The next day was Sunday and France comes to a halt on a Sunday, we had no choice but to relax.
We had a leisurely day in the forest exploring on our bikes. As we had no food and no shops were open we had to resort to our first take-away on the road from the closest town, it was a delicious treat!
We hit the road early doors and, after a brief shop in the local Leclerc (french superstore), we headed south. We again followed the winding coastal road and passed through St Nazaire and Pornic on the journey ,which lasted a good few hours.
After crossing an amazing estuary bridge the landscape changed before our eyes,wooden and slate roof building were now white terracotta topped villas, the land became dry and sandy and the air felt warm and humid, it was as if we had driven into a micro climate. Suddenly we were in south france and things are a little different down here.
We later arrived in a sandy pine forest which stretched down the length of a vast sandy beach, it was called Foret Des Pays De Monts. There we found a nice wood-chipped car park for campers and decided to stay the night. We went for a bike ride and looked at the beach to see if it was fishable but there were too many kiters, wind-surfers and kite buggies. We relaxed instead enjoying a few beers and our Bayeux cider.
We decided to continue south today along the coast and eventually arrived at La Rochelle, a stunning little harbour town with lots of history, shops and cafes. The town looked very appealing as we drove through, out door bars surrounded the harbour over looked by the famous castle walls, we could almost taste the cold wine being served on every last bit of sunny terrace but the place was nightmare to park so we headed out of town.
We found an excellant little parking spot near a pebbled beach which very conveniently had a bike route passing through connecting La Rochelle to Esnandes, a much smaller town . We tested out the bike route but held off visiting La Rochelle itself until the next day. After a wonder along the beach looking for oysters and admiring the sunset we called it a night.
We ate croissants and drank coffee for breakfast before packing our bags for the day in La Rochelle. The bike route was great, well maintained tarmac path along the coast that eventually joins the main roads in the town centre. The route is well marked out and we soon arrived in the town centre near the Hotel de Ville.
We looked around the many shops in La Rochelle, some of which were recognisable from England others were not, and then we ate our packed lunch sitting on the harbour wall. A market was taking place and we looked around it.
The choice in produce seemed much better than England and it was more like a food festival than a weekly indoor market. There was cheese and wine (obviously) as well as several butchers and fishmongers but these stalls would not just sell the meat, they would prepare meals for customers such as lasagne or coq au vin which looked great.
Before leaving La Rochelle, we sat down in Mon Petit Café and had two black coffees. It was the best coffee we have had since arriving in France! The pastries and cakes all looked great too but we were not peckish.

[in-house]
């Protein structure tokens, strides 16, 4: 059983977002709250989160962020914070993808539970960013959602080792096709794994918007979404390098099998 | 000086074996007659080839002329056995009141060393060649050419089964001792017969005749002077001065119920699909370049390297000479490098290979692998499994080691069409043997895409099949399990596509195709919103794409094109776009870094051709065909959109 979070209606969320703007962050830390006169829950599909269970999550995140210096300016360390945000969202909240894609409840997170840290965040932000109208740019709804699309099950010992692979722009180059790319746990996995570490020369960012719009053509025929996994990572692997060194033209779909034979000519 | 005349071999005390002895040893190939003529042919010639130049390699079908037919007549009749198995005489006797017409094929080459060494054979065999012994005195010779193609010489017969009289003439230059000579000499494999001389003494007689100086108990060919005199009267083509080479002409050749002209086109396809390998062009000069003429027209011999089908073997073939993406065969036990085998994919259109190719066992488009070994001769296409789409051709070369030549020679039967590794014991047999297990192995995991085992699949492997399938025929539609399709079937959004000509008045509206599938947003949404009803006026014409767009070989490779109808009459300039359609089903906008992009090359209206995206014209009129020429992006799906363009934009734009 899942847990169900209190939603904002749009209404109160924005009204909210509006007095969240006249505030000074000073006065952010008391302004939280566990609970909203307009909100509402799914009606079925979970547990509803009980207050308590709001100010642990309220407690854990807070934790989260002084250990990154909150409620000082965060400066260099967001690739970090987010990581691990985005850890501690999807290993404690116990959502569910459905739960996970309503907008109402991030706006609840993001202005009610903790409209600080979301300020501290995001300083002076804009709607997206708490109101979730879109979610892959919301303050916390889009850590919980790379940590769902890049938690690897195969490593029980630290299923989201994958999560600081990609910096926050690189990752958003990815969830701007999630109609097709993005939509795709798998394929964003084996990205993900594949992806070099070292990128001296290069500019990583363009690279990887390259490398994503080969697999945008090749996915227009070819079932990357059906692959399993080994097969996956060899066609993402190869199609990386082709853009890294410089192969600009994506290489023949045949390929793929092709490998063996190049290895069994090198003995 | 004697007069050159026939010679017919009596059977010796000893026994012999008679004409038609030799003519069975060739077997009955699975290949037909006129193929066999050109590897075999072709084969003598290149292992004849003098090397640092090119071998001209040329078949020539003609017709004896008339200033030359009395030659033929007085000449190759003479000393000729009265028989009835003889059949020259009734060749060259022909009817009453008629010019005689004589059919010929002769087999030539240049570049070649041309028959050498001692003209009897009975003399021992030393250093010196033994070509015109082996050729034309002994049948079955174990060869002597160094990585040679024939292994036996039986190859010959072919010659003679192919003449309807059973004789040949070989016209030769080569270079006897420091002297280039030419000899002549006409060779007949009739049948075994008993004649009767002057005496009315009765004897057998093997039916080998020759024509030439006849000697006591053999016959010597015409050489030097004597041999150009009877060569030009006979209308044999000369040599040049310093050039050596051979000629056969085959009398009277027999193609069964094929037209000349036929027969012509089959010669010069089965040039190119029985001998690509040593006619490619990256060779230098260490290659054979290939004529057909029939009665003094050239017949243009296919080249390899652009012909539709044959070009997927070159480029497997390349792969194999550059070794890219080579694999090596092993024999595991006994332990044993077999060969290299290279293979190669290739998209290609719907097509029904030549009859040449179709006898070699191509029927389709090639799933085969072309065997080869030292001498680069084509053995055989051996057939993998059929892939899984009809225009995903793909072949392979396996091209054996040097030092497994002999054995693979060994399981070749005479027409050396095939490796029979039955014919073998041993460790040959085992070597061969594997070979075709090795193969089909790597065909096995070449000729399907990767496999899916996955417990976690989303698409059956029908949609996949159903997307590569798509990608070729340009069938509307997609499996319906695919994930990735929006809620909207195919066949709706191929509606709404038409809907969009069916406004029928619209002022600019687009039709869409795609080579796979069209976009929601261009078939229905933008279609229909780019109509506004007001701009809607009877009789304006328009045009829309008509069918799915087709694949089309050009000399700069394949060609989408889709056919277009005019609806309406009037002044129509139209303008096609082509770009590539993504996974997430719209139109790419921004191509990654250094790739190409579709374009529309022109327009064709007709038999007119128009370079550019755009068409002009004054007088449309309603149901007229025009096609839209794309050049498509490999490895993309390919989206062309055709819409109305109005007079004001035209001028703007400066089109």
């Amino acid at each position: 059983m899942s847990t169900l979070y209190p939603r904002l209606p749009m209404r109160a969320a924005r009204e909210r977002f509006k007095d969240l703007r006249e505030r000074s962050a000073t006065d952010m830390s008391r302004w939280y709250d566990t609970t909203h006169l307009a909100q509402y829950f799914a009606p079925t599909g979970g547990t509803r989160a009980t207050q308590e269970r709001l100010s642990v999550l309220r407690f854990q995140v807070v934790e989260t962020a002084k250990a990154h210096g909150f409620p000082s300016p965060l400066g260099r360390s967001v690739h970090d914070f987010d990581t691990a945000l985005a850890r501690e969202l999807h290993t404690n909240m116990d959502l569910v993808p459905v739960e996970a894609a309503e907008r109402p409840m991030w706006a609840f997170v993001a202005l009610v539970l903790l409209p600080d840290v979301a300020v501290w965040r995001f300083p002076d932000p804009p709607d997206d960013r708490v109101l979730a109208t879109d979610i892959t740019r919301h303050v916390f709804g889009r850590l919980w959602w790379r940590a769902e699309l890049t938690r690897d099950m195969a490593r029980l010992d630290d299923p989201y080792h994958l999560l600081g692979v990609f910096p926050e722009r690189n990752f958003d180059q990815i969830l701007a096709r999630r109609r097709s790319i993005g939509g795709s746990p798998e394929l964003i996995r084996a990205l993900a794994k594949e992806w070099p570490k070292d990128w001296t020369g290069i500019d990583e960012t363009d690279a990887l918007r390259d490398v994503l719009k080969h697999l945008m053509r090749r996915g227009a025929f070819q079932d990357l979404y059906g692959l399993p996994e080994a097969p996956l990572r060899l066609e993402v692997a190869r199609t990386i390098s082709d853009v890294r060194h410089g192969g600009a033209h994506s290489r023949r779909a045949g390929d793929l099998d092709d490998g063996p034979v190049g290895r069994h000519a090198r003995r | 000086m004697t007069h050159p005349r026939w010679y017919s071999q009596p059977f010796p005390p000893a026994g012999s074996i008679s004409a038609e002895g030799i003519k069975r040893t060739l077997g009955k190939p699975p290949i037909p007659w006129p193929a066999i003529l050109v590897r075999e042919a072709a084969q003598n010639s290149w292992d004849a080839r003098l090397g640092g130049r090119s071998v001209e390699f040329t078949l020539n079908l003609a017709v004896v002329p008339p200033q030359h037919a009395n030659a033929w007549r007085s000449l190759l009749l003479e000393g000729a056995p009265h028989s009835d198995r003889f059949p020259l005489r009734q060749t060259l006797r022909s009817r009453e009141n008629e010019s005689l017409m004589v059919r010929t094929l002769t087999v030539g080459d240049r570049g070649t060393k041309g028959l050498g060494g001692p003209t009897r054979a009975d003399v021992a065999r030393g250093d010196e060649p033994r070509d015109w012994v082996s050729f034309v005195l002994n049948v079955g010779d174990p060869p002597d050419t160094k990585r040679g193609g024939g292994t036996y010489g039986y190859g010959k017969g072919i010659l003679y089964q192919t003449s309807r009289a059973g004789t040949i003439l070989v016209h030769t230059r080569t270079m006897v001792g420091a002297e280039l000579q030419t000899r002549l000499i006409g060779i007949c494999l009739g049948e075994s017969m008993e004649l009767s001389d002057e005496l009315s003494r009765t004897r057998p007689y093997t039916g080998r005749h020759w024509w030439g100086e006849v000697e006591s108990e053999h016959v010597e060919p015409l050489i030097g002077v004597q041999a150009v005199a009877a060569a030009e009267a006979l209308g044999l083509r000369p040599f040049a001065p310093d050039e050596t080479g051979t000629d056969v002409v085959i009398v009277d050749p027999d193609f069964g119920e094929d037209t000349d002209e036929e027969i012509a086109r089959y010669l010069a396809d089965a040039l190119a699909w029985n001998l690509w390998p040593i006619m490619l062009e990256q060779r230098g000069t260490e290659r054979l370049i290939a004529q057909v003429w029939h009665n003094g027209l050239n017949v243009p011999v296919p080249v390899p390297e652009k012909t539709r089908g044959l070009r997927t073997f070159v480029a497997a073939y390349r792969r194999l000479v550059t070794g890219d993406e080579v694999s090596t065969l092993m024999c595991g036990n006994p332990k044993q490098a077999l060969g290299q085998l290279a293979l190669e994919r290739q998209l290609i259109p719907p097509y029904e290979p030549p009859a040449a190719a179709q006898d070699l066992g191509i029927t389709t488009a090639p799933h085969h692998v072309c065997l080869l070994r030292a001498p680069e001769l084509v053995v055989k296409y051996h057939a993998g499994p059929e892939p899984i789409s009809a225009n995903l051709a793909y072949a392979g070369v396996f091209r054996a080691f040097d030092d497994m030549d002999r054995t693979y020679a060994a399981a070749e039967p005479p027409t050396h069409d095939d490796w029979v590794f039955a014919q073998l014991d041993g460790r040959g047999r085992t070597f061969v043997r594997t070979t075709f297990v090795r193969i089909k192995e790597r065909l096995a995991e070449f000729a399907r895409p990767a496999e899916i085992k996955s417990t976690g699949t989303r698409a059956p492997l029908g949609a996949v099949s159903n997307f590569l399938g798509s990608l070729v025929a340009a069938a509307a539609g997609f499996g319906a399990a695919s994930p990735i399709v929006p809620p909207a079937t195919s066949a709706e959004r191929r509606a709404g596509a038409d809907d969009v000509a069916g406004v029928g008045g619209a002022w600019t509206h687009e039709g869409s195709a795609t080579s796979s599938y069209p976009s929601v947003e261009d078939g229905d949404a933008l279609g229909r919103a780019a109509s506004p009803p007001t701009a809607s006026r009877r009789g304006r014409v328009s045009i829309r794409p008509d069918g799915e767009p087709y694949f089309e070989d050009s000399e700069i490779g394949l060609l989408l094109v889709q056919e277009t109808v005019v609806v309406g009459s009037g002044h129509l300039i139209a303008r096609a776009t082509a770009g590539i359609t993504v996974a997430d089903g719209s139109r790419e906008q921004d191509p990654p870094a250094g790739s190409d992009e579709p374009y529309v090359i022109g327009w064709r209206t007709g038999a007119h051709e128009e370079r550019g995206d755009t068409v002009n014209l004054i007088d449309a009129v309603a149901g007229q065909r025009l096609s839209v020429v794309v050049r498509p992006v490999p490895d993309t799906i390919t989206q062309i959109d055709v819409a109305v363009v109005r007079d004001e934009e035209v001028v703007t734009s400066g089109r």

We cycled back along the bike route and decided to move on down the coast in the van. The route passed through Rochefort and Marennes before arriving in a sandy pine forest by the sea called Foret De La Coubre.
We awoke in the beautiful forest and, although keen to explore, we decided to head into the town of Marennes and look for free wi-fi. Unfortunately this lead us to what seemed like the busiest McDonalds in the world. We left as soon as we had finished our coffees. After returning to the forest, we spent the day exploring and walked through the various trails and along the beach. The forest, like many in France, is inhabited by wild hogs and their footprints were clearly visible on the sandy beach. We were still exploring after the sun had set and Heather was convinced that she had seen a large hog at a watering hole near the van although it turned out to be Joe. We also saw a few owls and bats.
Another day spent exploring the forest. Joe went off on his bike but sadly his chain broke whilst climbing up a steep hill. After repairing the chain, Joe realised that there was a lengthy bike trail winding all the way through the forest and this kept him entertained for an hour or two. We hunted for the hogs again until late into the night despite the weather having taken a turn for the worse. There were plenty of prints on the beach but we didn’t spot any hogs.
That night was the worst weather we have experienced since leaving England. The rain was very heavy and kept us both up in the night as it hammered against the metal of the van.
After one last blast on the mountain bike trail, we decided to leave the forest and head south towards Bordeaux. It was a hot day and we were on the lookout for fuel whilst driving. We had a nice goats cheese baguette lunch and head off in search of fuel which was a painful experience again as our card seems to work everywhere but petrol stations and the kiosks are hardly ever manned so a cash payment isn’t possible.
We eventually found a Total garage similar to the fuel stations in England and we topped up and paid cash. We took the ring road around Bordeaux and headed for the coast arriving at Grand Cohot Beach.
We struck lucky. Around the beach is yet another lovely forest with other camper dotted amongst the trees. We immediately headed out on our bikes exploring local amenities, there are a few bars and cafes next to the beach as well as a swimming pool and surfing shop. Not far away is the little french tourist town of Ares where we managed to find free wifi access at the tourist and information shop.
We brought something for dinner and headed back to the beachy forest to relax in for the evening.